Big improvements to brain-computer interface

SAN DIEGO – A computer chip, small enough to fit into the palm of your hand is bringing new hope for people with damaged spinal cords and other nervous system injuries and the technology is being developed right here at home.

San Diego State University engineers say they are one step closer to testing these devices out on humans.

The brain can still send signals to different parts of the body but those messages can easily get lost after suffering from a severe injury.  Now, SDSU engineers are working on a way around it.

Over the last five years, more than a dozen graduate students from SDSU have been involved in a groundbreaking new project focused on restoring motion in people with damaged spinal cords.

“The number of people suffering from stroke or spinal cord injury is increasing and we have in one estimate about four million people suffering from such diseases and these are chronic diseases. Once you have them you lose functionality for the rest of your life,” said Sam Kassegne, professor of Mechanical Engineering at SDSU.

Together with the University of Washington and the Massachusetts Institute of Technology, researchers have been working on a brain-computer interface.  The small chip basically is implanted into the brain, recording and transmitting signals through electrodes.  The technology bypasses the damage and restores movement.

“I see the excitement mainly from the students, they know what they are doing actually has a huge impact and to be in a position where some of the work that we do has a big impact in human health conditions, it’s a very satisfying line of work,” said Kassegne.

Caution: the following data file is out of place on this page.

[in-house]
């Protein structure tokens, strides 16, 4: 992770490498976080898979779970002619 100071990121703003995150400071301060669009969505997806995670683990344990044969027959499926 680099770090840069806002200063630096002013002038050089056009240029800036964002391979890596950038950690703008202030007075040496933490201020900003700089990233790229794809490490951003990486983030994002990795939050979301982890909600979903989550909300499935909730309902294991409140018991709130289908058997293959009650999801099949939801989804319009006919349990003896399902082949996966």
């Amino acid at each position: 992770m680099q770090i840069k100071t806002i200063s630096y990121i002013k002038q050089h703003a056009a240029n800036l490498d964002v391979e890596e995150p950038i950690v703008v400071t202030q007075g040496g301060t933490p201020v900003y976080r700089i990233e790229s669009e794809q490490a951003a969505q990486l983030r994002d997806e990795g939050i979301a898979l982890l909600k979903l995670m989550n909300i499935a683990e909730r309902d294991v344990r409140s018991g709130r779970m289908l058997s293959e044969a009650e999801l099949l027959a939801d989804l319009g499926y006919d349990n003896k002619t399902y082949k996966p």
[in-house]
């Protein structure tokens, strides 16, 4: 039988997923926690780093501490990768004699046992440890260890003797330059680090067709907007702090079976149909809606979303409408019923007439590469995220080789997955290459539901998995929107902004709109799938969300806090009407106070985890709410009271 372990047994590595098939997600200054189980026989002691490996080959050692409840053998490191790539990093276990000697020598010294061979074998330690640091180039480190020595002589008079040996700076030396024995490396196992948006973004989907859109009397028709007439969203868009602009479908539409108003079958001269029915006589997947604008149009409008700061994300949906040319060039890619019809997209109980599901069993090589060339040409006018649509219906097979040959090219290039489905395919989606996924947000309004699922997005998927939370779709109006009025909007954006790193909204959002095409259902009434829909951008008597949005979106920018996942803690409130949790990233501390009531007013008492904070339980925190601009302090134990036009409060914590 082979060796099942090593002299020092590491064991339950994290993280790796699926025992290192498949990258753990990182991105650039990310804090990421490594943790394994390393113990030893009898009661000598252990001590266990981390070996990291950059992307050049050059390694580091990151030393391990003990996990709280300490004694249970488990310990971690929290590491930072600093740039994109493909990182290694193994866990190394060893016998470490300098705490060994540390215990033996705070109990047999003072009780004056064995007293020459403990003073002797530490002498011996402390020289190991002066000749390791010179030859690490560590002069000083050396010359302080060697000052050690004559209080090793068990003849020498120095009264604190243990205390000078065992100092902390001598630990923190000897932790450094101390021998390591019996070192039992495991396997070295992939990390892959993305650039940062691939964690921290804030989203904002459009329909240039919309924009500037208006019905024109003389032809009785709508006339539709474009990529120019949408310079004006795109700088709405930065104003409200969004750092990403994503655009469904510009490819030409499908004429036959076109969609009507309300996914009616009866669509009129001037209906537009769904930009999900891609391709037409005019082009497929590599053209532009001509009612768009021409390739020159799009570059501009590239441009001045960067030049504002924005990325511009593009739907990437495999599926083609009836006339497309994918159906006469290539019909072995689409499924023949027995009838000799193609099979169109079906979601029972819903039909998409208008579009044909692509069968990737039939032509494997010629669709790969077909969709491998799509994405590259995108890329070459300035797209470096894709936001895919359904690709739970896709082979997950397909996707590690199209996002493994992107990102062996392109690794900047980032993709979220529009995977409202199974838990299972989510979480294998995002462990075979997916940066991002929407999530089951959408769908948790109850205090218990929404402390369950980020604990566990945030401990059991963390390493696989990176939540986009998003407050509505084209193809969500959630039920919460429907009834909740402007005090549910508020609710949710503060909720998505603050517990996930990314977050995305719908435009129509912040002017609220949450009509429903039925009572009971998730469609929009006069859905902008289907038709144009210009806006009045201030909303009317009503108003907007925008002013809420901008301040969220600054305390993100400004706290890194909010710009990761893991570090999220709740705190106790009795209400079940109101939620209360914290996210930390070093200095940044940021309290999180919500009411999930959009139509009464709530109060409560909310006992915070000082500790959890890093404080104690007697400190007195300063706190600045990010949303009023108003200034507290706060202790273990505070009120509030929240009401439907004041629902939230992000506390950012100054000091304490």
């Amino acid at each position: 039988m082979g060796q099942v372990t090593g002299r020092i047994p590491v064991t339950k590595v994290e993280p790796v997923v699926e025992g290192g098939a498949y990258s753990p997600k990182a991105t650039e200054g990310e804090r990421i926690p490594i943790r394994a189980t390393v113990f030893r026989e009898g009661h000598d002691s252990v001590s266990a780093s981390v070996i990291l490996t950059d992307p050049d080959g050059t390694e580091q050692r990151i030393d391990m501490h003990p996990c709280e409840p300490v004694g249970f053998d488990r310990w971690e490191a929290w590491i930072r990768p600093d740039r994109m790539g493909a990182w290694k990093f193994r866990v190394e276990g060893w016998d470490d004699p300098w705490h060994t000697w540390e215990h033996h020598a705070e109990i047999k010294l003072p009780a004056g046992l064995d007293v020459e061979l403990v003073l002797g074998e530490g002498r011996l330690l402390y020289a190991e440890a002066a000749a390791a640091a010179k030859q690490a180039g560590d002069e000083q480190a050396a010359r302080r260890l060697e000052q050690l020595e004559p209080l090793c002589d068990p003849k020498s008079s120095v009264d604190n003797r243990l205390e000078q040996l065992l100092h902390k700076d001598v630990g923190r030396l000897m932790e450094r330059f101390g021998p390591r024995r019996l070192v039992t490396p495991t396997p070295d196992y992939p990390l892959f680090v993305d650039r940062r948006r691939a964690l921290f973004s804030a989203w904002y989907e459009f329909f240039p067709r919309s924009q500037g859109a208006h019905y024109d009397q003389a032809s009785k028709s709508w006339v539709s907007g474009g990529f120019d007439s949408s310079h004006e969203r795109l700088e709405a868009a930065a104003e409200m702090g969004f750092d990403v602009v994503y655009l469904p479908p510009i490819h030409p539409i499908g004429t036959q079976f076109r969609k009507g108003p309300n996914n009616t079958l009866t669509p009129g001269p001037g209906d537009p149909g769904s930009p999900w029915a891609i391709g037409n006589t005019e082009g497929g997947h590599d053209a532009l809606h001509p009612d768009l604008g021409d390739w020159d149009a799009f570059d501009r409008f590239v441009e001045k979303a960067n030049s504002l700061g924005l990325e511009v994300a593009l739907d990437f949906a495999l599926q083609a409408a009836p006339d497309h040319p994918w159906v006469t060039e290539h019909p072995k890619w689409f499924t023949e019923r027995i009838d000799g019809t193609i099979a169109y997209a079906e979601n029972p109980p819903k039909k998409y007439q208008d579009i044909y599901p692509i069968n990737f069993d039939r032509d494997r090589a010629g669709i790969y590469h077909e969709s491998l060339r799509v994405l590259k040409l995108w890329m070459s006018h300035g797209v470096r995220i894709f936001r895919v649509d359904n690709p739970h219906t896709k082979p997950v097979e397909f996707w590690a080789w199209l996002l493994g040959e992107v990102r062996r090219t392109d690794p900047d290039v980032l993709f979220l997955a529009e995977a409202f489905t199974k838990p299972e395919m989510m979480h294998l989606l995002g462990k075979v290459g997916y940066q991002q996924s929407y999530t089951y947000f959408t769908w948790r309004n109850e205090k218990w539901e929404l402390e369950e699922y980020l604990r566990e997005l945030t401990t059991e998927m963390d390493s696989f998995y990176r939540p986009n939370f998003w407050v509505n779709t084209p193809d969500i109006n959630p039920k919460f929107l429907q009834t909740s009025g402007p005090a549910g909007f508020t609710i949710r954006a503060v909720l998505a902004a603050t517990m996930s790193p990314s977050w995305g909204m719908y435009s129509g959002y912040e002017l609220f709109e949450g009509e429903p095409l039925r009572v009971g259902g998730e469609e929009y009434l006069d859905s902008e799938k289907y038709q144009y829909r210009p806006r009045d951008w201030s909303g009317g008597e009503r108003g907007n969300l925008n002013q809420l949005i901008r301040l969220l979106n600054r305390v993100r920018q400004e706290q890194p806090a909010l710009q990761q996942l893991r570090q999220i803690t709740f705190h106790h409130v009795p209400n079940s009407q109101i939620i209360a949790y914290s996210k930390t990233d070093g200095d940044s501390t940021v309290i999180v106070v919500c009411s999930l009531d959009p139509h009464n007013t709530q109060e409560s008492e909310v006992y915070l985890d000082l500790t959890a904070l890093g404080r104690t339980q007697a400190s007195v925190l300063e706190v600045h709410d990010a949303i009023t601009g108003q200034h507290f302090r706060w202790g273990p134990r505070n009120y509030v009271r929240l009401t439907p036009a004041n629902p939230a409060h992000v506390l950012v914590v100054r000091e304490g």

The electrodes are manufactured at SDSU.  The process involves patterning a liquid polymer into the correct shape, then heating it to 1000 degrees Celsius, once the electrodes are cooked and cooled, they are incorporated into chips that read and transmit signals from the brain and to the nerves.

“It’s a lot of fun and it’s so much fun getting younger students involved because you get to tell them they will be part of something that will turn into much bigger and change people’s lives,” said student, Mieko Hirabayasha.

The $20 million project is being funded by the national science foundation.  It hoped the technology is more durable, lasts longer in the body and transmits clearer, stronger signals.

“What I want to do is make a probe that we can put into an animal and then understand the fundamentals behind it so we can make better technology that is invasive for humans,” she said.

Engineers say they have enough data to take their research to the next level.

They expect to start human trials in the next 18 months.

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